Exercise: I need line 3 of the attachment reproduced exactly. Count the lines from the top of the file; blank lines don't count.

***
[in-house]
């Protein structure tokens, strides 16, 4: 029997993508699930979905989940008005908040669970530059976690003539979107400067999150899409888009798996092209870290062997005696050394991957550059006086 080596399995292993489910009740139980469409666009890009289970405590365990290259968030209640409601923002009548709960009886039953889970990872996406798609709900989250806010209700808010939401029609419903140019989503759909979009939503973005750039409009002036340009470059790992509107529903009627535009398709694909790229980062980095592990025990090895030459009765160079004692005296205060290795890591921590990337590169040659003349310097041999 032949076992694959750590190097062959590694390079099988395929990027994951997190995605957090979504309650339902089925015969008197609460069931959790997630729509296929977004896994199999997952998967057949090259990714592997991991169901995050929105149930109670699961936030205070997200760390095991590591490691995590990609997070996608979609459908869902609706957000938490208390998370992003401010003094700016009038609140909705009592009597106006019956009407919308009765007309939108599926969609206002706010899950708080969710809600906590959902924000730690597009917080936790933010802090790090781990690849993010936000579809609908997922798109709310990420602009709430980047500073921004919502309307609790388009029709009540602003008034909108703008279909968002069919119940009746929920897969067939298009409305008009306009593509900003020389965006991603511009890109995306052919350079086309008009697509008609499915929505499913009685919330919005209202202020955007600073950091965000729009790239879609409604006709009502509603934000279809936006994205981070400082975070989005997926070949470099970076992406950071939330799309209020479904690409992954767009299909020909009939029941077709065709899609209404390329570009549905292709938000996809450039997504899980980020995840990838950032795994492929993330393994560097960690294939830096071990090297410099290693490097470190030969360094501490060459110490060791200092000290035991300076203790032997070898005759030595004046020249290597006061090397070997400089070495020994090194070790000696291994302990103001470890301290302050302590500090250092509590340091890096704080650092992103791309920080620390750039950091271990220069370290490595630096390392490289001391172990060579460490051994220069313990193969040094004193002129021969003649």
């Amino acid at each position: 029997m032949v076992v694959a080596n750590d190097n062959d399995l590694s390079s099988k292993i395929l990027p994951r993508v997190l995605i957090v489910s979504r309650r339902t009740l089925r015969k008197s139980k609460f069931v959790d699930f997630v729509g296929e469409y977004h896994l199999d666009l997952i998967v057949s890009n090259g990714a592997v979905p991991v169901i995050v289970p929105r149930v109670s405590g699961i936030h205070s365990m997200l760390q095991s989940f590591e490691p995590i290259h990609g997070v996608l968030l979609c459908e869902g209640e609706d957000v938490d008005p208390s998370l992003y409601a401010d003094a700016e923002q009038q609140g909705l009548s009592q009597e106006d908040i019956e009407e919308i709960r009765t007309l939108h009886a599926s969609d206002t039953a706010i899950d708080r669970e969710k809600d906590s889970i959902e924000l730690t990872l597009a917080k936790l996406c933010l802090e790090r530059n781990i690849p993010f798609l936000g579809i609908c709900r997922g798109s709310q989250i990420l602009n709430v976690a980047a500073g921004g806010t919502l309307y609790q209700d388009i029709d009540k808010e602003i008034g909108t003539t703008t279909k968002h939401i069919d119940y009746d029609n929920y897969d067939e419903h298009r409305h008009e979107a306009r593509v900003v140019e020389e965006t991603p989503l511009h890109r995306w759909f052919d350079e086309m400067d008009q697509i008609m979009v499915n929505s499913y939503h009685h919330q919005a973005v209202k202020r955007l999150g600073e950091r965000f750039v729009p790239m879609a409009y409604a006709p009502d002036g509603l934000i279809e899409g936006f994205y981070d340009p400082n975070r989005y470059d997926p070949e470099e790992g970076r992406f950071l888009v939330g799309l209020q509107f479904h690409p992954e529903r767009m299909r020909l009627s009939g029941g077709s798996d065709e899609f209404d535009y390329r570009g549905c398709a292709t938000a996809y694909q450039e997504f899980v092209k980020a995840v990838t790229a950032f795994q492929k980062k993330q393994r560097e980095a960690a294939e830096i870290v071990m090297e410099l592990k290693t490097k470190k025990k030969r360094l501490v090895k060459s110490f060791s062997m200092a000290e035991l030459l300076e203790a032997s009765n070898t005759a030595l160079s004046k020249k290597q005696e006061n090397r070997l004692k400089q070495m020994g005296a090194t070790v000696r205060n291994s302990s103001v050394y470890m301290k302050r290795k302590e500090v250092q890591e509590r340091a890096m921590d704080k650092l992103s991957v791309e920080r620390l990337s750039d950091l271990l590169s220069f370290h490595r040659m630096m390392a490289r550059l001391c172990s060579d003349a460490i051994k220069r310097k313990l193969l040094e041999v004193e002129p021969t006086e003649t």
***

């Amino acid at each position: 029997m032949v076992v694959a080596n750590d190097n062959d399995l590694s390079s099988k292993i395929l990027p994951r993508v997190l995605i957090v489910s979504r309650r339902t009740l089925r015969k008197s139980k609460f069931v959790d699930f997630v729509g296929e469409y977004h896994l199999d666009l997952i998967v057949s890009n090259g990714a592997v979905p991991v169901i995050v289970p929105r149930v109670s405590g699961i936030h205070s365990m997200l760390q095991s989940f590591e490691p995590i290259h990609g997070v996608l968030l979609c459908e869902g209640e609706d957000v938490d008005p208390s998370l992003y409601a401010d003094a700016e923002q009038q609140g909705l009548s009592q009597e106006d908040i019956e009407e919308i709960r009765t007309l939108h009886a599926s969609d206002t039953a706010i899950d708080r669970e969710k809600d906590s889970i959902e924000l730690t990872l597009a917080k936790l996406c933010l802090e790090r530059n781990i690849p993010f798609l936000g579809i609908c709900r997922g798109s709310q989250i990420l602009n709430v976690a980047a500073g921004g806010t919502l309307y609790q209700d388009i029709d009540k808010e602003i008034g909108t003539t703008t279909k968002h939401i069919d119940y009746d029609n929920y897969d067939e419903h298009r409305h008009e979107a306009r593509v900003v140019e020389e965006t991603p989503l511009h890109r995306w759909f052919d350079e086309m400067d008009q697509i008609m979009v499915n929505s499913y939503h009685h919330q919005a973005v209202k202020r955007l999150g600073e950091r965000f750039v729009p790239m879609a409009y409604a006709p009502d002036g509603l934000i279809e899409g936006f994205y981070d340009p400082n975070r989005y470059d997926p070949e470099e790992g970076r992406f950071l888009v939330g799309l209020q509107f479904h690409p992954e529903r767009m299909r020909l009627s009939g029941g077709s798996d065709e899609f209404d535009y390329r570009g549905c398709a292709t938000a996809y694909q450039e997504f899980v092209k980020a995840v990838t790229a950032f795994q492929k980062k993330q393994r560097e980095a960690a294939e830096i870290v071990m090297e410099l592990k290693t490097k470190k025990k030969r360094l501490v090895k060459s110490f060791s062997m200092a000290e035991l030459l300076e203790a032997s009765n070898t005759a030595l160079s004046k020249k290597q005696e006061n090397r070997l004692k400089q070495m020994g005296a090194t070790v000696r205060n291994s302990s103001v050394y470890m301290k302050r290795k302590e500090v250092q890591e509590r340091a890096m921590d704080k650092l992103s991957v791309e920080r620390l990337s750039d950091l271990l590169s220069f370290h490595r040659m630096m390392a490289r550059l001391c172990s060579d003349a460490i051994k220069r310097k313990l193969l040094e041999v004193e002129p021969t006086e003649t």